Could a gory video make you a better driver?

A British public-service video offers a graphic depiction of a car accident involving teen-agers who text while driving. The video has spread quickly around the Web, but it’s unclear whether the gruesome images will actually change anyone’s behavior. Could a gory video make you a better driver?

  • Alison

    I doubt a gory video would stop many people from texting while driving. There are still plenty of people who drive drunk despite gory videos.

  • Peter Azzi

    Fear, while a powerful, if not overwheming emotion (health care debate), cannot always overcome human’s ablity to push scare tactics off on to others. For example, interviews with soldiers of past wars gerneally relate a theme of ‘”oh, it’ll be the other guy that gets “it,”‘ and that’s in war. Our roads are hardly a war zone (excpetion for road ragers with guns).

  • Helen Rudie

    Anything that makes me pause to think about the way I drive is likely to make me a better driver. For one thing, I recall the AARP classes that help keep seniors safely on the road.

  • Heidi

    The difference with this video is that it is more than just graphic — it shows the emotional consequences of causing an accident because of texting/not paying attention. I have never seen a video incorporate that into its message as effectively. People never see the horror of being in the car or being the person that comes upon the accident. Its always left out for our sensitive American palettes which is why this video is so powerful and controversial — its uncomfortable to watch and that is the point. Car accidents are a big deal. Not paying attention while your driving is a big deal — it should make you uncomfortable because it will change lives forever.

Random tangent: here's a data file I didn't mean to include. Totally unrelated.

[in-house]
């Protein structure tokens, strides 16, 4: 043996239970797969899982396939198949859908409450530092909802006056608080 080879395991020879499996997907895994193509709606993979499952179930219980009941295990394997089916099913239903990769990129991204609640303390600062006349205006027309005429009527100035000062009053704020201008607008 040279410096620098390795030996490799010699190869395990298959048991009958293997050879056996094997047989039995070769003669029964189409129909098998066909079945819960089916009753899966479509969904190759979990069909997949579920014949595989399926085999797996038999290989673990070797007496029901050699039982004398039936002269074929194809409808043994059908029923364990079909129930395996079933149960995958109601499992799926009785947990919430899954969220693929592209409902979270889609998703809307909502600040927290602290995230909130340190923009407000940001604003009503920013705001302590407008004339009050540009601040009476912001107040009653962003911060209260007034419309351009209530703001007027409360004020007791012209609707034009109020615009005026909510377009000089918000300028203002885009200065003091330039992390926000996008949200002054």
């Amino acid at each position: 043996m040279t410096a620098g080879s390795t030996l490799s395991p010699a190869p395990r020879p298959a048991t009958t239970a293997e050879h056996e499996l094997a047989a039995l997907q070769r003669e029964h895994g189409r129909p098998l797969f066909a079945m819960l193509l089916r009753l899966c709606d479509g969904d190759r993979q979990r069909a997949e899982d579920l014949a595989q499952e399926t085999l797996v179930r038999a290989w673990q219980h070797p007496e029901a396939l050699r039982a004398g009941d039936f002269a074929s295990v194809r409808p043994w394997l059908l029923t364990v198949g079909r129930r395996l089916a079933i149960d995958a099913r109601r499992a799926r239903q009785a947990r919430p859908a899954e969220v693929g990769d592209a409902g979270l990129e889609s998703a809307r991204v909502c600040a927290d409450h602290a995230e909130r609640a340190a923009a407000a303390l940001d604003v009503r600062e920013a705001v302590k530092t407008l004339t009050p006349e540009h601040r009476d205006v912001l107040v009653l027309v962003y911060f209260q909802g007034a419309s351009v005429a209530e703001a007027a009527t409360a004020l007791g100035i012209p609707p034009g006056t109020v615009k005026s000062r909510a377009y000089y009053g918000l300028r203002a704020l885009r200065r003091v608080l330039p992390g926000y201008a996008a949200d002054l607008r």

• Steve

    I haven’t seen any research one way or another, but am reluctant to accept that a gory video would deter bad driving any more effectively than photos of black cancerous lungs deter smoking.

  • kennedy

    I expect this video will be largely ignored or quickly forgotten. However, it will reach some and avert some dangerous behavior. How many lives need to be saved before this is worthwhile? I support the effort.

  • Bill Rodriguez

    I believe if you want to eliminate this problem, you implement my idea to create a “cell phone signal” killer in all cars. The only signal that would be allowed is a 911. Until the car manufacturers do this, you make all cell phones unusable through signal interrupters that pick up the electric interference in cars and prevent all calls but 911 from being made.

    This is an unfortunate result of stupidity in action.

  • Colleen

    A texting driver landed me at HCMC two years ago. I’m fortunate to be alive. I don’t know how effective this PSA would be to deter people from texting and driving, but I know that when I’ve told others about my personal experience, they changed their behavior.

  • Janet

    It already has. In 1971, in driver’s education class, I saw a movie about highway hypnosis. A semi-truck drove into a car because the truck driver had been driving too long. After more than 30 years, I still remember the graphic images and use the techniques from the movie to avoid highway hypnosis.

  • Steve the Cynic

    People seem to have an infinite capacity to ignore inconvenient truths and act stupidly, no matter now the evidence is presented.

  • Laura

    I think that the graphic – and in my opinion appropriate – ad is only part of the picture. I think if we combine that video with a program like the one my nephew signed up for at Brainerd Intnat’l Raceway in which newly licensed drivers must navigate a course while texting, etc. will make these possible consequences more real. It’s normal for teens (and the rest of us, for that matter) to believe that other drivers are stupid or unskilled while we are exceptional or special and therefor we are able to text (or use our ipod, or drink, or ….) safely while driving. With hands on the cell phone and maneuvering through the course, my nephew learned that he did NOT posess special abilities. The ad on top of this personal experience would drive home what can happen after you lose control, making the combo more effective than either tool alone.

  • Cassie